Tuesday, March 22, 2005

Arms Control for Sports 

Ben McGrath unleashes his wrath at Congress for scheduling the steroids hearing on Saint Patrick's Day.

The great thing about Congressional hearings is how effectively they disabuse us of the notion that politicians can be divided into two classes, and that one of those classes is made up of good ones. The only good to come from watching the committee abuse those who played in our national pastime was the certain knowledge that for once the scoundrels were not engaged in their preferred pastimes of plunder and destruction.

It would be a shame, however, if the taint of politics poisoned public discussion of steroids. Let us grant that this really isn't the proper business of Congress, that the government's war on drugs is a colossal failure and that reasonable adults should be free to pick their poisons. These libertarian arguments are almost as persuasive as they are irrelevant to the topic of steroids in sports. I might be willing to accept the right of every ordinary citizen of the Republic to steroids but I'd still deny them to professional athletes.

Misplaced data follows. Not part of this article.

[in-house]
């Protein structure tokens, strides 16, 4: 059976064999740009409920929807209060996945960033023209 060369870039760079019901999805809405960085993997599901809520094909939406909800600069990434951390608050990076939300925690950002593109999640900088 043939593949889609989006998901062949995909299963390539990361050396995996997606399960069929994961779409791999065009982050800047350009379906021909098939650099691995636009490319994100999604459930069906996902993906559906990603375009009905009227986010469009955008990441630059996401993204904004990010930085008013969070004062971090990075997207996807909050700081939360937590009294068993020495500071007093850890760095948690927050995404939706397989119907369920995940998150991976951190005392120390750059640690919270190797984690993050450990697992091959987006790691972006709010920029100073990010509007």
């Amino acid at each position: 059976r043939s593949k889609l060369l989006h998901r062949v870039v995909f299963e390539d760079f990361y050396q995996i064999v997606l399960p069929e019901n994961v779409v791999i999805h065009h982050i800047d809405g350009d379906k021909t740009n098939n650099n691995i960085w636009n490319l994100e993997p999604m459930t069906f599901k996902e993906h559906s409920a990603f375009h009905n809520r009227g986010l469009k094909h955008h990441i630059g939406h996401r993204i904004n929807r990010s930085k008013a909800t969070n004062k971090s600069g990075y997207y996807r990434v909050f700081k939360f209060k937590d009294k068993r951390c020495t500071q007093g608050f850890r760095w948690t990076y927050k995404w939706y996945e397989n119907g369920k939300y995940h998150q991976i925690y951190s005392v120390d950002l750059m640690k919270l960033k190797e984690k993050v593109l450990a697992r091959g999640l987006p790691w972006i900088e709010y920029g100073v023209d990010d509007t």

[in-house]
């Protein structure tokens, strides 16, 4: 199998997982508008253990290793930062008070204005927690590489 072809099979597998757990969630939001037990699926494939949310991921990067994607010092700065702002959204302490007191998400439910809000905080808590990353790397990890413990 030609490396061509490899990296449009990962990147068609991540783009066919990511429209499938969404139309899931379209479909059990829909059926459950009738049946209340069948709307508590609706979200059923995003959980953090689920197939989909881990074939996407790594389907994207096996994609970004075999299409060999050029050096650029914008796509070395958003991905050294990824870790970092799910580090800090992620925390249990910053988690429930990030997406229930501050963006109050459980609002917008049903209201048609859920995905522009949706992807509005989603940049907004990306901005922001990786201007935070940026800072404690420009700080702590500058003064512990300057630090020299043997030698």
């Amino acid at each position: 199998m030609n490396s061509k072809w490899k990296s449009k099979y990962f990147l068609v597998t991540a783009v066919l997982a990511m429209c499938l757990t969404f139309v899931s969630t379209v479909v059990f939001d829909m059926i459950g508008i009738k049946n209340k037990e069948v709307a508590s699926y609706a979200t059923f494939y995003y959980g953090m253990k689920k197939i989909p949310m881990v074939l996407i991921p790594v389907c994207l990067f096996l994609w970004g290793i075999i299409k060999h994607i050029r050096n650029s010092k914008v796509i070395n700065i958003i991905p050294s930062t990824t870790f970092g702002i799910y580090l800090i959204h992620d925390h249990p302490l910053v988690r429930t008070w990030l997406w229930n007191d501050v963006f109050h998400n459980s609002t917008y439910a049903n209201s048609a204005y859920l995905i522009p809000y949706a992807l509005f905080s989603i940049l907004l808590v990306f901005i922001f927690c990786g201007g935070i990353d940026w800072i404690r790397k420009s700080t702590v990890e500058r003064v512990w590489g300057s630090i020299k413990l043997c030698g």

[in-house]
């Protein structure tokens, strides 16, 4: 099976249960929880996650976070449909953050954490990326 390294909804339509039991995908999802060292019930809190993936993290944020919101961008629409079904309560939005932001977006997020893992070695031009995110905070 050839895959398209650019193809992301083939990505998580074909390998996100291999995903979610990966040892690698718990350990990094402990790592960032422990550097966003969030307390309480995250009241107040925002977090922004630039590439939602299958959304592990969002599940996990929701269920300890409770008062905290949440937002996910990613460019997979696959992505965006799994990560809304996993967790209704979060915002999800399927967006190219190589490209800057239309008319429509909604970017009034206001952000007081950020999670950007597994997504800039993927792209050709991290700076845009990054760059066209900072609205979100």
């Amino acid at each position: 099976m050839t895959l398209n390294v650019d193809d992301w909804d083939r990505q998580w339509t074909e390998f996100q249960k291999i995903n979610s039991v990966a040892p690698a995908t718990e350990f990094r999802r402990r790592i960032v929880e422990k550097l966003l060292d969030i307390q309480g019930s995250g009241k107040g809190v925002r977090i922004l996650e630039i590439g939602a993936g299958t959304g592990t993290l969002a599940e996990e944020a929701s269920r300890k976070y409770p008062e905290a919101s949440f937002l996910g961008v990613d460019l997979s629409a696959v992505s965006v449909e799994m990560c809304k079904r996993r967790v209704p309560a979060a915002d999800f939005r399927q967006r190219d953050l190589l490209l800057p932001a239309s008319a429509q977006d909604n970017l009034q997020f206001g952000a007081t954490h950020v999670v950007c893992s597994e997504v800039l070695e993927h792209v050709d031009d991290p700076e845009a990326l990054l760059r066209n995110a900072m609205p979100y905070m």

The argument that individuals shouldn't have their liberty restricted by public judgment about steroids is simply unavailable to ballplayers. Sports are rife with rules intended to prevent players from gaining certain sorts of advantages over others. Pitchers cannot grease the baseball; batters may not cork their bats. Steroid use is similarly about gaining a comparative advantage over other players.

Why have these rules at all? The reason is that we don't want our professional sports to deteriorate into arms-races of various sorts--contests between the best baseball greasers, bat-corkers and steroid users. Since the name of the game in steroids is comparative advantage, as use becomes more common, more players will tend to use more steroids. An individuals choice about whether to use steroids gets annihilated in the competitive pressure to keep up or get run over. The ban on steroids is simply arms-control for sports.

Attempting to resolve every public dilemma through individual choice is simply a lazy habit of mind.

[Lots more from Steve Sailer on the subject in his sports archives.]